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Sarah Cannon's 15-year old daughter, Emily was diagnosed with bipolar disorder when she was five. (Peter Power/Peter Power/The Globe and Mail)
Sarah Cannon's 15-year old daughter, Emily was diagnosed with bipolar disorder when she was five. (Peter Power/Peter Power/The Globe and Mail)

STATE OF MIND PART 2: COLLATERAL DAMAGE

When mental illness becomes part of the family Add to ...

Chris Duval tried, and failed, many times to live on his own, and staying home was difficult for a grown man. So, for nine years, he has lived in supportive housing, stable but still very sick and requiring a lot of help.

“This arrangement works for Chris. He needs supports to live his life with dignity,” his mother says. “It has also given us our family life back. We can have a relationship now.”

(See Amanda Tétrault's photos of her father at www.amandatetrault.com)

14 PRINCIPLES FOR FAMILY MEMBERS ON HOW TO COPE

1 Realize that mental illness is not rare.

2 Learn as much as possible, as soon as possible.

3 Don't blame yourself – it can destroy your chances of coping forever.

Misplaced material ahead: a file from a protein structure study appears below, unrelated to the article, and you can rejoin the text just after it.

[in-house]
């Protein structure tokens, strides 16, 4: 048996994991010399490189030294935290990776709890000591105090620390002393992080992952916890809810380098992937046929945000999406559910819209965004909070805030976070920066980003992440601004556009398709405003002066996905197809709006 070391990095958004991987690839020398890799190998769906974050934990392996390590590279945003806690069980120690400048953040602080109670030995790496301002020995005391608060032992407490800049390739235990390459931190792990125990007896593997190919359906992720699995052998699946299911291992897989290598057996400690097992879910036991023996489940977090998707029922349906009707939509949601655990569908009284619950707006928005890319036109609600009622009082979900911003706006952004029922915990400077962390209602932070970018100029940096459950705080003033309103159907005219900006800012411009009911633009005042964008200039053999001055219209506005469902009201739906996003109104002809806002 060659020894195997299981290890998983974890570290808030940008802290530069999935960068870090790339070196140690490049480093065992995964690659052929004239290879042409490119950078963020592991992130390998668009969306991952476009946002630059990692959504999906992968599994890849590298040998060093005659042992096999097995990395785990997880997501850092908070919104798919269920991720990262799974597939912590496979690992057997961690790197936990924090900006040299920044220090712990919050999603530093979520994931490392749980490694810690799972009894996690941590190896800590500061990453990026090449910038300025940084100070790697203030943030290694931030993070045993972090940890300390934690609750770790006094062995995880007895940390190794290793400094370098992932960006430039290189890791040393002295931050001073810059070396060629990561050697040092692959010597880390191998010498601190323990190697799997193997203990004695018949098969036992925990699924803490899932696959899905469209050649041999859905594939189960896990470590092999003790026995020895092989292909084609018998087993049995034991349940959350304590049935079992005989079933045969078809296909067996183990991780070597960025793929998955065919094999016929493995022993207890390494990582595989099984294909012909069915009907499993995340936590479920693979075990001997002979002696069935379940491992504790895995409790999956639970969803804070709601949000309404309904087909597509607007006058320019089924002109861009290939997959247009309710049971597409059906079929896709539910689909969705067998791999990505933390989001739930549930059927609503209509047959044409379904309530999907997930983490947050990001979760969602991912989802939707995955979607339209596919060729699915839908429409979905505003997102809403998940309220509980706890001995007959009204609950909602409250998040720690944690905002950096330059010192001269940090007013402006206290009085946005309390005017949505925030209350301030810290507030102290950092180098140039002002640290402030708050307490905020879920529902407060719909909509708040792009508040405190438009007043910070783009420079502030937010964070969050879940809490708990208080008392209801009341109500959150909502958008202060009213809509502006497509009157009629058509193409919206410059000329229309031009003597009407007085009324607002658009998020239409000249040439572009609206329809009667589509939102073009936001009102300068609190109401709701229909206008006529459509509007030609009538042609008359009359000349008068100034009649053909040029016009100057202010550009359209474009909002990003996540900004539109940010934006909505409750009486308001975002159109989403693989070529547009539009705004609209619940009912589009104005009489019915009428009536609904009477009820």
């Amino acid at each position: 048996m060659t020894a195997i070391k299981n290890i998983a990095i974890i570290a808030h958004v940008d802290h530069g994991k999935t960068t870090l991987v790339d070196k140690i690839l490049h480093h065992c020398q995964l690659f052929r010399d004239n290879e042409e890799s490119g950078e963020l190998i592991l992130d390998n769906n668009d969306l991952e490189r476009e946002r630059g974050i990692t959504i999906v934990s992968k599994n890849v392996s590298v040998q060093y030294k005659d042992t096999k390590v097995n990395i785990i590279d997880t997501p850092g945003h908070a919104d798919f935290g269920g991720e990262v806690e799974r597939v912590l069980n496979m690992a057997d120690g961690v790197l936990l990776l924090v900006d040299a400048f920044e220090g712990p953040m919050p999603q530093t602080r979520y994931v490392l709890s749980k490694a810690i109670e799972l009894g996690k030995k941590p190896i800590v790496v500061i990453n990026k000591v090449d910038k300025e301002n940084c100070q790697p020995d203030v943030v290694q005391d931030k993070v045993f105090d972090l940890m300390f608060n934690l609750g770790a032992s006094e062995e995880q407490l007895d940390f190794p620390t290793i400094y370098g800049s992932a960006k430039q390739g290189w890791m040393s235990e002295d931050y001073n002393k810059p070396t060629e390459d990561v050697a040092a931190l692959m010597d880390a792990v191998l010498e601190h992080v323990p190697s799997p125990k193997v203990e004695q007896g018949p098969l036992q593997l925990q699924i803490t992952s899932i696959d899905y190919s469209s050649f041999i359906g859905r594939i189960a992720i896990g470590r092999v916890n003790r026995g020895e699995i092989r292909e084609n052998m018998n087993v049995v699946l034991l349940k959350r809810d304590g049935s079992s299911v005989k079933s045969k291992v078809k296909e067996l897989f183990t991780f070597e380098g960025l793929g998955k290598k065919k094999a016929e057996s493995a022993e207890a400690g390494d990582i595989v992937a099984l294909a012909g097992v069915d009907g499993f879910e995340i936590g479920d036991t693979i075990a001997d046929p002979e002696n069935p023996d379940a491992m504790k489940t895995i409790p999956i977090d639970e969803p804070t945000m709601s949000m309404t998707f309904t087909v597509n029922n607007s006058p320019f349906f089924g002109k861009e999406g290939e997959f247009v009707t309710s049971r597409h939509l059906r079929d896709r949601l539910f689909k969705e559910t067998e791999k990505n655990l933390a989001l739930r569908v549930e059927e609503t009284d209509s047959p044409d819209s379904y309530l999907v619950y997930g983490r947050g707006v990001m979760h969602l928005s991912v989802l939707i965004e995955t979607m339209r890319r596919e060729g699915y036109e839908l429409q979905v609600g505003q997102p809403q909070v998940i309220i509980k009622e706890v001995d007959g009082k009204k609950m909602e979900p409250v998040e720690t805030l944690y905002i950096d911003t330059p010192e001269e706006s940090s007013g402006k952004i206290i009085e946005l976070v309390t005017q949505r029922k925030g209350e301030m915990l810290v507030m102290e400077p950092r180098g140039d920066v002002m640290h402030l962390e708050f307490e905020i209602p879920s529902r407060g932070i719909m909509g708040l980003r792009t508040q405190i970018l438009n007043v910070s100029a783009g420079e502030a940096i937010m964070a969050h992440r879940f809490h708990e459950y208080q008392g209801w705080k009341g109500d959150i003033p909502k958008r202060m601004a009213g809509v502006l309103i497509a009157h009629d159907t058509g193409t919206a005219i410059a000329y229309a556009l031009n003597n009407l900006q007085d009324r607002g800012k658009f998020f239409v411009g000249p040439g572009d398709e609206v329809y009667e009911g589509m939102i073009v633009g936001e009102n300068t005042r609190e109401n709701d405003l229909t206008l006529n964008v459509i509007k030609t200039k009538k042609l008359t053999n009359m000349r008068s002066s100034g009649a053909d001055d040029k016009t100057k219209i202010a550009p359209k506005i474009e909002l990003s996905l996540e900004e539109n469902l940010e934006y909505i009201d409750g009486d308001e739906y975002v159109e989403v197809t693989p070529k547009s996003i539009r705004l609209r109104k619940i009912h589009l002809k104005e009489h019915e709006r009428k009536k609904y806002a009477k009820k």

4 Seek professional helpers who are effective.

5 Contact a self-help group for families.

6 Accept that mental illness is complex. Our natural instincts can be an unreliable guide. Relatives need training.

7 Get to know the origins of pressures to which family members are subject.

8 Pay special attention to the needs of other members of the family.

9 Remember that unlimited, unconditional self-sacrifice on behalf of someone with a mental illness is fatal to effective caring and coping.

10 Be aware that spending massive amounts of time with the person who has a mental illness can make matters worse.

11 Maintain friendships, activities and hobbies, particularly those that will take you outside the home.

12 Set your sights on appropriate independence for your relative and yourself.

13 Don't be surprised to find that the ability to change and look at things differently distinguishes relatives who can cope from those who can't.

14 Take very good care of yourself.

Source: British Columbia Schizophrenia Society



André Picard is The Globe and Mail's public health reporter.

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